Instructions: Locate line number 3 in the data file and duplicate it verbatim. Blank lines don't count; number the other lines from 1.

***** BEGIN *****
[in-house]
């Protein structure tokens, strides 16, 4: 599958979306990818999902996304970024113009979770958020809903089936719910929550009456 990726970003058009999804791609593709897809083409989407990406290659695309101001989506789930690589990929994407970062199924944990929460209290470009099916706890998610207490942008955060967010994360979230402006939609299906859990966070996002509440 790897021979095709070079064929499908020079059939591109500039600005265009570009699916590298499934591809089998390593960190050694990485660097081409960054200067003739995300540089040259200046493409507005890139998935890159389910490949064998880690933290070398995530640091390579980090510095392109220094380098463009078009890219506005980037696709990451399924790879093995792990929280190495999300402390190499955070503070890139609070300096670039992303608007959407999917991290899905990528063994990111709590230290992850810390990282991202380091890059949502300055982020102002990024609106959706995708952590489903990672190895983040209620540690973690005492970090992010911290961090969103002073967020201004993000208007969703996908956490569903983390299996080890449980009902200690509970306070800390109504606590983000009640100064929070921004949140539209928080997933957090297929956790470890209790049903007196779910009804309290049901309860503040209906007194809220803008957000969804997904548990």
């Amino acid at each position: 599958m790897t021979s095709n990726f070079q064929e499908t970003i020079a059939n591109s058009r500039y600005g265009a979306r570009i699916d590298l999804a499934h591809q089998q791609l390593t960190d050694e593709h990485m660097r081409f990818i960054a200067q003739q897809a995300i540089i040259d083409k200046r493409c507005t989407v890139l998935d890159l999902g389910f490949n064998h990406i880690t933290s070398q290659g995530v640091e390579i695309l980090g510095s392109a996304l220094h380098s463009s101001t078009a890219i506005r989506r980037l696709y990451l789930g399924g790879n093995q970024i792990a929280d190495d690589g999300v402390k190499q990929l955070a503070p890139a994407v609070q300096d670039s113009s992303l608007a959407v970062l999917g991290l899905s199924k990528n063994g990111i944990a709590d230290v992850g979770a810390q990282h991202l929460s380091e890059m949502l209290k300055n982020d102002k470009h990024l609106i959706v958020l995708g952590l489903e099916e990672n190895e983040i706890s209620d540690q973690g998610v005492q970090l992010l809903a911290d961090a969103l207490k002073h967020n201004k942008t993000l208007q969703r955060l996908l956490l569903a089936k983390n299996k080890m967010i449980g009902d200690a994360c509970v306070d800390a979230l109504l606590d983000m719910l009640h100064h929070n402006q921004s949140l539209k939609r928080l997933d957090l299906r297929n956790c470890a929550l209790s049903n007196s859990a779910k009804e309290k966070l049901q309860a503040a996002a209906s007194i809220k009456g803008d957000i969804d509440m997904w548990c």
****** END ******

């Amino acid at each position: 599958m790897t021979s095709n990726f070079q064929e499908t970003i020079a059939n591109s058009r500039y600005g265009a979306r570009i699916d590298l999804a499934h591809q089998q791609l390593t960190d050694e593709h990485m660097r081409f990818i960054a200067q003739q897809a995300i540089i040259d083409k200046r493409c507005t989407v890139l998935d890159l999902g389910f490949n064998h990406i880690t933290s070398q290659g995530v640091e390579i695309l980090g510095s392109a996304l220094h380098s463009s101001t078009a890219i506005r989506r980037l696709y990451l789930g399924g790879n093995q970024i792990a929280d190495d690589g999300v402390k190499q990929l955070a503070p890139a994407v609070q300096d670039s113009s992303l608007a959407v970062l999917g991290l899905s199924k990528n063994g990111i944990a709590d230290v992850g979770a810390q990282h991202l929460s380091e890059m949502l209290k300055n982020d102002k470009h990024l609106i959706v958020l995708g952590l489903e099916e990672n190895e983040i706890s209620d540690q973690g998610v005492q970090l992010l809903a911290d961090a969103l207490k002073h967020n201004k942008t993000l208007q969703r955060l996908l956490l569903a089936k983390n299996k080890m967010i449980g009902d200690a994360c509970v306070d800390a979230l109504l606590d983000m719910l009640h100064h929070n402006q921004s949140l539209k939609r928080l997933d957090l299906r297929n956790c470890a929550l209790s049903n007196s859990a779910k009804e309290k966070l049901q309860a503040a996002a209906s007194i809220k009456g803008d957000i969804d509440m997904w548990c």